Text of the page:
Without a circular polarizing filter, or “CPL Filter”, your sky will very quickly appear too light compared to the rest of the image (because of the overly high dynamic = too wide a spread between the clearest zones and the darkest zones).

Forgetting to use a polarizing filter

Tuto 5 - Photo 13
(I lightly retouched the sky on the second image to retrieve detail on the level of the clouds. A polarizing filter used on the ground will allow you to retrieve even more details)

Other camera lens filters, such as UV Filters, will help reduce blurring, haziness, and blue casting in your shots. Be sure to try them out and figure out what produces the best results!

Error n°7 : Not knowing the “Exposure Correction” function

The “Exposure Correction” function will allow you (with a single button) to adjust the exposure and to obtain an image a little more over-exposed or under-exposed.

For clouds, it can be a good thing to under expose by 1/3 of a stop (which is “-0.3 EV”) or even a bit more.
So the sky’s colors stay more faithful and will not appear “washed out”.

There you are. Our tutorial on photographing clouds has come to an end!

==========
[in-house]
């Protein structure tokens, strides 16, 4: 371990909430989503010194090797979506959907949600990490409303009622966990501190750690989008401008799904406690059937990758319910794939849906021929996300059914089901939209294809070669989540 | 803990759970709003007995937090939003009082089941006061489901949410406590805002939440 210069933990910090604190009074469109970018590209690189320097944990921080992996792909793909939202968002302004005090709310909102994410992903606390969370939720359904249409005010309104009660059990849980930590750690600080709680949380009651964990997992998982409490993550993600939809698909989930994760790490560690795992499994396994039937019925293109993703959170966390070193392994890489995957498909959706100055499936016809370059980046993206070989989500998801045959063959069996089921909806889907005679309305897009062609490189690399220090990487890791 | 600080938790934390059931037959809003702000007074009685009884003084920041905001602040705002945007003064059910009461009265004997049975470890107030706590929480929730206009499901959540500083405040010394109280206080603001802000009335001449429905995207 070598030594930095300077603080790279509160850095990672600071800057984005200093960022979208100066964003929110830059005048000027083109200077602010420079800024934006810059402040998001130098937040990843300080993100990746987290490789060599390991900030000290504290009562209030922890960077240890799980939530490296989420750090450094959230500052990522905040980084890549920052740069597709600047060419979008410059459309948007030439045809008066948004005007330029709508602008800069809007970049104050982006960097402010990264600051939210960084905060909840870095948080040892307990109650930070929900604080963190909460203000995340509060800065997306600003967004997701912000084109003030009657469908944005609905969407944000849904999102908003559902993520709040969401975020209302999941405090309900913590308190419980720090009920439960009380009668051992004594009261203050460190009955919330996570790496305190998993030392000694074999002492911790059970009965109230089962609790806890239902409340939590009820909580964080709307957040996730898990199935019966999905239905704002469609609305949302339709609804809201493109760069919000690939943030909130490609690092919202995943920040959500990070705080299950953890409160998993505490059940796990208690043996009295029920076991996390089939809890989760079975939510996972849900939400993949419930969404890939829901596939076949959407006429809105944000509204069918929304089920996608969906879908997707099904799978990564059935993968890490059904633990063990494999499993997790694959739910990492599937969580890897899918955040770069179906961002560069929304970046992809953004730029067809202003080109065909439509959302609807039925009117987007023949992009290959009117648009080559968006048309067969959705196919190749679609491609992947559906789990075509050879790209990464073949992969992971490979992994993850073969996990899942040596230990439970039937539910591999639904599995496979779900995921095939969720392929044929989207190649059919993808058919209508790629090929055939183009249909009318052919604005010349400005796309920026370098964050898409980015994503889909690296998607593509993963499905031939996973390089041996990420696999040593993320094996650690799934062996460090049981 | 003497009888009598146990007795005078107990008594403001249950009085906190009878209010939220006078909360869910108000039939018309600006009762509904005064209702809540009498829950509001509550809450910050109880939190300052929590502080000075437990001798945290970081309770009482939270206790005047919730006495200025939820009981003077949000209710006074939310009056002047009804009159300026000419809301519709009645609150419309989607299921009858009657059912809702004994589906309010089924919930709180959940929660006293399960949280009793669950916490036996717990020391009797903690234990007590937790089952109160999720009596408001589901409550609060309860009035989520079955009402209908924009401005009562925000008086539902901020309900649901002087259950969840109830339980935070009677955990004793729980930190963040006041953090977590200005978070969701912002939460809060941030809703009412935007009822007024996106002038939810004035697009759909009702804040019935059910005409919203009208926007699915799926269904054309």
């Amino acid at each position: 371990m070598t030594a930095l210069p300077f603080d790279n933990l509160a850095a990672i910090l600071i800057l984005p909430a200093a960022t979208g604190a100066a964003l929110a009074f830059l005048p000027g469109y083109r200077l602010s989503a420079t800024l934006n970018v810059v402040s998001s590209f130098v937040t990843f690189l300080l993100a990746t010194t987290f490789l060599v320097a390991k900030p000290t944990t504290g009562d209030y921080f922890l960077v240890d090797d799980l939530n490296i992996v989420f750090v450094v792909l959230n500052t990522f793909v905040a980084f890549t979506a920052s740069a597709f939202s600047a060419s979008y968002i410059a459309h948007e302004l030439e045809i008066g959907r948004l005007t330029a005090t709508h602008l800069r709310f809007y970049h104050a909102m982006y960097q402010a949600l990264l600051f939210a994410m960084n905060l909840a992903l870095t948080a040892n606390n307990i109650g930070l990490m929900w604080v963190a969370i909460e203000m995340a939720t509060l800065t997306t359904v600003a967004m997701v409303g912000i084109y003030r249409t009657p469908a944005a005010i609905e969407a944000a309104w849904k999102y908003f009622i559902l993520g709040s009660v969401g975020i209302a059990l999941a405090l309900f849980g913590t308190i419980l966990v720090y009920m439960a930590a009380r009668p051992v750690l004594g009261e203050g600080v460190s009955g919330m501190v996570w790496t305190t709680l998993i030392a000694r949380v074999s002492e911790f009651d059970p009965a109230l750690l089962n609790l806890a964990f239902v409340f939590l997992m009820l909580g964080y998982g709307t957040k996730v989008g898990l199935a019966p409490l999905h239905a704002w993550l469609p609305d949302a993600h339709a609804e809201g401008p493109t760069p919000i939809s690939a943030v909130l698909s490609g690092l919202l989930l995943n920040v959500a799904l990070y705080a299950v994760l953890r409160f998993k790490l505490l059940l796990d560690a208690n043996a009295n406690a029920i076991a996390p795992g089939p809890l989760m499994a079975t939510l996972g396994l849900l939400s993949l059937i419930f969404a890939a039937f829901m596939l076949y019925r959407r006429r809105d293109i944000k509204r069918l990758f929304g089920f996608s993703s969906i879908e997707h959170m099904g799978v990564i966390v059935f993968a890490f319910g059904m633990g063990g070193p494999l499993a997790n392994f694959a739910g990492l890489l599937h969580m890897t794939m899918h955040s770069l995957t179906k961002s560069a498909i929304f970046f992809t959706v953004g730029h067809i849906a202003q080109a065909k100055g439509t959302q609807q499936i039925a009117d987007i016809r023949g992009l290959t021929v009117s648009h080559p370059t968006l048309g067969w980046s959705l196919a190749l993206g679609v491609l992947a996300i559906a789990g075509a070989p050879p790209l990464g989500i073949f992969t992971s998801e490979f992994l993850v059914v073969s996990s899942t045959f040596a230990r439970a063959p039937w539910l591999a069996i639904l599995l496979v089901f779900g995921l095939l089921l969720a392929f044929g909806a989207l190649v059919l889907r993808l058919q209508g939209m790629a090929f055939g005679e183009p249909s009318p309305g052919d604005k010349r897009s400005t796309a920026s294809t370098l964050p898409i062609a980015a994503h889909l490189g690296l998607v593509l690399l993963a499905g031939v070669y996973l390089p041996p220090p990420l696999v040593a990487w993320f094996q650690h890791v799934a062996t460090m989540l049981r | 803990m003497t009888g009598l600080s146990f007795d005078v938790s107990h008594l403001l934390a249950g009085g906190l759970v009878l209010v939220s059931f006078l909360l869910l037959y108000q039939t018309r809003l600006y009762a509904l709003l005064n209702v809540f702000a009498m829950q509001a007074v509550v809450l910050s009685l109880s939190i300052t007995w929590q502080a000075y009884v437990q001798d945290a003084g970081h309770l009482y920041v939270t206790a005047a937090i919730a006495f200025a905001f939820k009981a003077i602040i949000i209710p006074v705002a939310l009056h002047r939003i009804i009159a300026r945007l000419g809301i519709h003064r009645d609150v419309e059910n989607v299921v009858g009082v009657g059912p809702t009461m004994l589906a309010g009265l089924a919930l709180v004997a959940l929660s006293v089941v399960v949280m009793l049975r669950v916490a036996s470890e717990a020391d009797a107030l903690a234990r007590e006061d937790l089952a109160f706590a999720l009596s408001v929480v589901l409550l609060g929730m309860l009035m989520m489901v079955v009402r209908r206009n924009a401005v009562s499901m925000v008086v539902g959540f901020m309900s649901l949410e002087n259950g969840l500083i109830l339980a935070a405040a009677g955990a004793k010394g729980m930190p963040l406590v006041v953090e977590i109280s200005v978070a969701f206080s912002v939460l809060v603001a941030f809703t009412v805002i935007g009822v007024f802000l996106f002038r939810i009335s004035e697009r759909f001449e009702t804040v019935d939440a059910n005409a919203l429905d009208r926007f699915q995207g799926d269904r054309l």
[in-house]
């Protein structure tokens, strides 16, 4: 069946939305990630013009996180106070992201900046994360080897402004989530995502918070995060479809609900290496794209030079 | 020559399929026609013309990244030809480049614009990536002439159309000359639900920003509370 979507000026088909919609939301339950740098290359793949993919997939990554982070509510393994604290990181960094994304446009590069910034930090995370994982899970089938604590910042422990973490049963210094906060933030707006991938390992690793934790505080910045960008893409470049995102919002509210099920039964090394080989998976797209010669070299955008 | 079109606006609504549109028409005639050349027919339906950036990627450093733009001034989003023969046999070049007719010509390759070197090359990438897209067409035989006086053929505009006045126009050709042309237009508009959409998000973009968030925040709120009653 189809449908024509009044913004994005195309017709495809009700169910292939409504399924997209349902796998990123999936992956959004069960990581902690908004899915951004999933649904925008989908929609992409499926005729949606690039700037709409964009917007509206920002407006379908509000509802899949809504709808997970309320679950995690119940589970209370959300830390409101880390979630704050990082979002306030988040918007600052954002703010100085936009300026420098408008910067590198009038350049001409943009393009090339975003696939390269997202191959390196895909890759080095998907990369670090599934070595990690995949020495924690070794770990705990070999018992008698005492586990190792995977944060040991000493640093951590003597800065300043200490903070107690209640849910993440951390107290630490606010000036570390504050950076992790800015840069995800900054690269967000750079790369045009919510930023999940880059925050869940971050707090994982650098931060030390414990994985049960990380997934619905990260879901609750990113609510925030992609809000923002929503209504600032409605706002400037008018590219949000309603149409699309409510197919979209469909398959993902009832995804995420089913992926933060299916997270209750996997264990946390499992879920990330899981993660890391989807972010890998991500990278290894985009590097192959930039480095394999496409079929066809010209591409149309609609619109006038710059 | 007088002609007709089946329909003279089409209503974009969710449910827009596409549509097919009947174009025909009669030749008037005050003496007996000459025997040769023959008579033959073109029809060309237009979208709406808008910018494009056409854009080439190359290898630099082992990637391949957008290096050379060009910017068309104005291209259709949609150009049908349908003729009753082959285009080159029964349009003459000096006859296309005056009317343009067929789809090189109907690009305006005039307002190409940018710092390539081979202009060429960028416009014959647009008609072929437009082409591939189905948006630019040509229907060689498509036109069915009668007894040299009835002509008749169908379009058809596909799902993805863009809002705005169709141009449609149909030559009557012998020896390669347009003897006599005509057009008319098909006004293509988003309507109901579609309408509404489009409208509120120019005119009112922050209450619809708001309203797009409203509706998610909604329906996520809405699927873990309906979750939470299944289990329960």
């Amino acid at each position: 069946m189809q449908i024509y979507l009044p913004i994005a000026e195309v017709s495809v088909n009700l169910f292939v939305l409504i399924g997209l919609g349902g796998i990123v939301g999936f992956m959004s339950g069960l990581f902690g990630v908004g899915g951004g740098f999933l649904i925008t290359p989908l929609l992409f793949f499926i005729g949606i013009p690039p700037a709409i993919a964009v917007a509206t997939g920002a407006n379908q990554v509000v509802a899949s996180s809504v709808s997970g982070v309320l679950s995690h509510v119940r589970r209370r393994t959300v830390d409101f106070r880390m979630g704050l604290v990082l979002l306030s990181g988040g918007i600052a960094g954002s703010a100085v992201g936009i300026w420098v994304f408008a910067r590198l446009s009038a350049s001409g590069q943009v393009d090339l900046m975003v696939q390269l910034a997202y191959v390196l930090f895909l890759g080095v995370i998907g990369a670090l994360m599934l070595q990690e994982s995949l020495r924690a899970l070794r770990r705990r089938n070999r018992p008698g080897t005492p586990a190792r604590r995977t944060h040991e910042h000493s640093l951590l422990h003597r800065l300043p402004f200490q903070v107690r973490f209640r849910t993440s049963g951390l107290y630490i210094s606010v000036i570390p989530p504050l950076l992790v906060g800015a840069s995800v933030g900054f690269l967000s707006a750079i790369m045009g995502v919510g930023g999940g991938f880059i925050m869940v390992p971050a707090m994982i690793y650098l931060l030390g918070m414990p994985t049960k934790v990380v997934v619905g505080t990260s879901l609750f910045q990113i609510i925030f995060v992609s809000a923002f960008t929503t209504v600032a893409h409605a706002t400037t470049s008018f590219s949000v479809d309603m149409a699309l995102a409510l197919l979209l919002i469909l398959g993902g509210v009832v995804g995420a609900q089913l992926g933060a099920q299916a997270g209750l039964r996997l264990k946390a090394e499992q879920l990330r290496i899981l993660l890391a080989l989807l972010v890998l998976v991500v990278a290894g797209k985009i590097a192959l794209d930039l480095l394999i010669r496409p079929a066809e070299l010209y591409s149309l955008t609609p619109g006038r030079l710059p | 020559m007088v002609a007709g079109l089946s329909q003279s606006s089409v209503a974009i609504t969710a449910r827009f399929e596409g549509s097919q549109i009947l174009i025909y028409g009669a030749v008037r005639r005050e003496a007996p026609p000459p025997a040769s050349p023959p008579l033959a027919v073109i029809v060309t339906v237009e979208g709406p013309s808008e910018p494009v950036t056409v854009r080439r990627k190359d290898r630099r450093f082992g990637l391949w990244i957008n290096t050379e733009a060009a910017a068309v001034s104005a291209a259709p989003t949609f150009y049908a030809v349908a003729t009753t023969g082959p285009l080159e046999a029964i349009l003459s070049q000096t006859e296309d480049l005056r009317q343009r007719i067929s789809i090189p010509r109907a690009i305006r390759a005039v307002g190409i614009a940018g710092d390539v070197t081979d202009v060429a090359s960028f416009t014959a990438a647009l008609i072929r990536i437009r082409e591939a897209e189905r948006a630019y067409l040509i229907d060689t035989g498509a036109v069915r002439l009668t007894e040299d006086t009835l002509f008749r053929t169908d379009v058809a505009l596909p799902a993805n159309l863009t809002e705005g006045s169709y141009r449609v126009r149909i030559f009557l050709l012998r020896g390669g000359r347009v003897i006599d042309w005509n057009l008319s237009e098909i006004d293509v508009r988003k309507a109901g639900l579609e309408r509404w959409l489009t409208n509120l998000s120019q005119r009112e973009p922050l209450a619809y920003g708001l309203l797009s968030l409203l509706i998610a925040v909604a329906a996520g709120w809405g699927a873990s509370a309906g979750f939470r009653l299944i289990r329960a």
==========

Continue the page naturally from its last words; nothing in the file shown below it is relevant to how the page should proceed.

Thank you for having read my advice over the last 5 weeks, and I really have but one thing to add: now, it’s your turn. Get your camera and put to practice one of the 5 tutorials that we have discovered together!

And by the way, which of these has been your favorite tutorial? Why?

Maïeva Voyage

Maïeva Voyage is a passionate amateur photographer who discovered photography completely by chance 4 years ago when someone gave her a Reflex camera as a gift and it changed it her life. 
She developed her photographic techniques especially in Vietnam through the Photo Club of Hanoi.
Since then, she constantly badgers her friends and family to get them to pose and she talks about her photography with them whenever she isn’t busy updating her blog on women’s photography at Photo-tuto.fr with the secrets she has picked up from friends or her favorite photographer-authors (always with good humor and with a decidedly relaxed attitude).
Maïeva Voyage is our invited author for the month of September.
You can also follow her on her Blog 
Or on Facebook 
Or on Twitter 

Our Brands